Fact Sheet: Biden-Harris administration issues historic blueprint to advance American innovation, competition, and security in wireless technologies

America’s economy, technological leadership, and security depend on the frequency spectrum, which is the frequencies used to transmit radio signals for all wireless technologies. Spectrum is a strategically essential area in global technology competition because it supports the digital economies of the United States and our allies and partners. Spectrum is essential not only for everyday digital products such as TVs, mobile phones and Wi-Fi routers, but also for essential infrastructure, including critical sectors such as aviation, manufacturing, energy and defence. At the same time, spectrum is a scarce resource, one that needs careful management to maintain American innovation and security.

Today, the Biden-Harris Administration is releasing a landmark National Spectrum Strategy and Presidential Memorandum on Modernizing U.S. Spectrum Policy, which together create a blueprint for American innovation, competition, and security in advanced wireless technologies. This blueprint includes new measures to improve spectrum management and access – including a study of more than 2,700 MHz of spectrum for potential reuse which will help ensure the public and private sectors have the spectrum resources they need to deliver vital services to every community. in America. It will also ensure that the United States uses spectrum policy as a critical tool to retain global leadership in wireless technology, creating an ecosystem of equipment, products, applications, and a virtuous circle of innovation.

The National Strategy and Presidential Memorandum will guide decisions on how to allocate limited spectrum resources and ensure that these decisions are made through a rigorous and transparent process, which is more important today than ever before, as new technologies create increasing demands for spectrum. Innovations ranging from 5G, precision agriculture, unmanned aerial vehicles, and lunar missions require large amounts of spectrum to operate. Meeting the demands of innovation requires America’s spectrum policy to adapt and improve.

The National Spectrum Strategy released today announces further steps to enhance coordination between agencies, encourage innovation, and ensure efficient use of spectrum. The strategy was developed by the National Telecommunications Information Administration (NTIA) in response to President Biden’s directives, and in close coordination with the Federal Communications Commission (FCC) and multiple federal agencies that rely on spectrum. It outlines four pillars containing key actions to ensure that spectrum policy advances innovation, economic vitality, and security in the United States.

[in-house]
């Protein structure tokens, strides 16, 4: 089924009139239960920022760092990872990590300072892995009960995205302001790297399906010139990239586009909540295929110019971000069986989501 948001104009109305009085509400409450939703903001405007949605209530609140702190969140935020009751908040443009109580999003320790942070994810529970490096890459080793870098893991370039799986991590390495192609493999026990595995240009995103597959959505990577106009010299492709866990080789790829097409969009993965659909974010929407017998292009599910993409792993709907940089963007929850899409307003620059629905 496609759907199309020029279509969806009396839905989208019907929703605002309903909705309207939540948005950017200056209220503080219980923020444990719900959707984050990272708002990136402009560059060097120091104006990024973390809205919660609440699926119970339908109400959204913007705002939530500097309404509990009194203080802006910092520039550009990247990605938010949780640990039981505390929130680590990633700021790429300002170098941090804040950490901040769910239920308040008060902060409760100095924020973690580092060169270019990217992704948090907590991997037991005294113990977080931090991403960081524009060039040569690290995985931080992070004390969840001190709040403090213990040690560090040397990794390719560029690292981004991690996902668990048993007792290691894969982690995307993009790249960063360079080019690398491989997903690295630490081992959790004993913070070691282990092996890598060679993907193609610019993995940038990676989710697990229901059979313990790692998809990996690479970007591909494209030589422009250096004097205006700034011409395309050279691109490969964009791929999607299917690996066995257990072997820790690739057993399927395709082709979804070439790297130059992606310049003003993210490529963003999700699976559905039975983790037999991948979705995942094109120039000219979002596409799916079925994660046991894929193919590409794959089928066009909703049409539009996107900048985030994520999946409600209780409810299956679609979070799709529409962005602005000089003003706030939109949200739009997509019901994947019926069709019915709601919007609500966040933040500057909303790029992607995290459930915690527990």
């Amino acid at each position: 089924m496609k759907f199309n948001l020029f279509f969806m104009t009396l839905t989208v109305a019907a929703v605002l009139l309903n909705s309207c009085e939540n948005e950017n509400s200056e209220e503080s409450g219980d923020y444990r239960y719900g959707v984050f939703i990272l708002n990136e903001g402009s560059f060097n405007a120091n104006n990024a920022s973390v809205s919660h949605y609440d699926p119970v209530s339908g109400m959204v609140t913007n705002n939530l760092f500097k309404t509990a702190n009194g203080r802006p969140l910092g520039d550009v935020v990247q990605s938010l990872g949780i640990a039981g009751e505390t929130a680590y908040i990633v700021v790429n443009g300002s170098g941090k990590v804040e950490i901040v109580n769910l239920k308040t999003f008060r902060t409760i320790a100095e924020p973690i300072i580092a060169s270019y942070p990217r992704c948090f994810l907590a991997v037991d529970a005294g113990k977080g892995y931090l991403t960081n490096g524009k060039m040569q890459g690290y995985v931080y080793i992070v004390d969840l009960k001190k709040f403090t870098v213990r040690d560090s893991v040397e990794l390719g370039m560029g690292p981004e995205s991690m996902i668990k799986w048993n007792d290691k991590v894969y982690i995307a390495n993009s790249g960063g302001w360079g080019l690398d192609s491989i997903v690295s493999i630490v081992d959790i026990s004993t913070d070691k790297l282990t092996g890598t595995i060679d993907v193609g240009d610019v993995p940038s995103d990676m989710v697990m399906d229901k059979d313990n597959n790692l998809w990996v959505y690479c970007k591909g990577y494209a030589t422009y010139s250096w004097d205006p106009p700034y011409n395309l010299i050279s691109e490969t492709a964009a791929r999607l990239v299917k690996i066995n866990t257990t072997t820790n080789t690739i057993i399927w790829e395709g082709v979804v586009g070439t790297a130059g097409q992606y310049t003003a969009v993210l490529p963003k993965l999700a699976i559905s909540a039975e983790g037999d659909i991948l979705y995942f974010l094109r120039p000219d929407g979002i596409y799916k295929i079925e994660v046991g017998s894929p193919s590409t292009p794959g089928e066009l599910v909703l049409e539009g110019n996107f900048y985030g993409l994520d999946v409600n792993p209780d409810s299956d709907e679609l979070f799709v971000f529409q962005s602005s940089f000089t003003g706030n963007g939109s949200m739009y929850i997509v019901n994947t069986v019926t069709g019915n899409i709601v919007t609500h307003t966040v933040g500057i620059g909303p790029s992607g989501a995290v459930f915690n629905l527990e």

Pillar 1: Spectrum Pipeline to ensure U.S. leadership in advanced and emerging technologies. Spectrum availability is not just a long-term challenge. Technological advances require more efficient use of spectrum today. To meet near-term spectrum needs, the strategy announces the following:

  • Near-term in-depth study of 2,786 MHz of spectrum for potential reuse. After receiving extensive public input, NTIA identified five areas of study. These are the bands 3.1-3.45 GHz, 5.03-5.091 GHz, 7.125-8.4 GHz, 18.1-18.6 GHz, and 37.0-37.6 GHz. This combination of bands can support a range of uses, including wireless broadband, drone and satellite operations. NTIA will complete its studies within two years.
  • Near-term allocation guidelines. These principles include soliciting input from all stakeholders, data-driven analysis, coordinated implementation of spectrum reuse plans, and ongoing monitoring.

Pillar 2: Long-term collaborative planning to support the country’s evolving spectrum needs. A wide range of private sector stakeholders and government agencies need spectrum to deliver essential products and services. Therefore, long-term decisions on spectrum allocation must include broad inputs and transparent processes, which will help spectrum users make wise long-term investments. To achieve these goals, the strategy announces the following steps:

  • A coordinated collaborative framework for long-term spectrum planning. In particular, the Biden-Harris Administration will develop robust processes that include full input from industry stakeholders, federal agencies, and advisory groups in spectrum allocation decisions. This framework will implement the directives of the Presidential Memorandum on increasing interagency coordination, while building on existing interagency memorandums of understanding regarding spectrum decision-making and expanding private sector participation.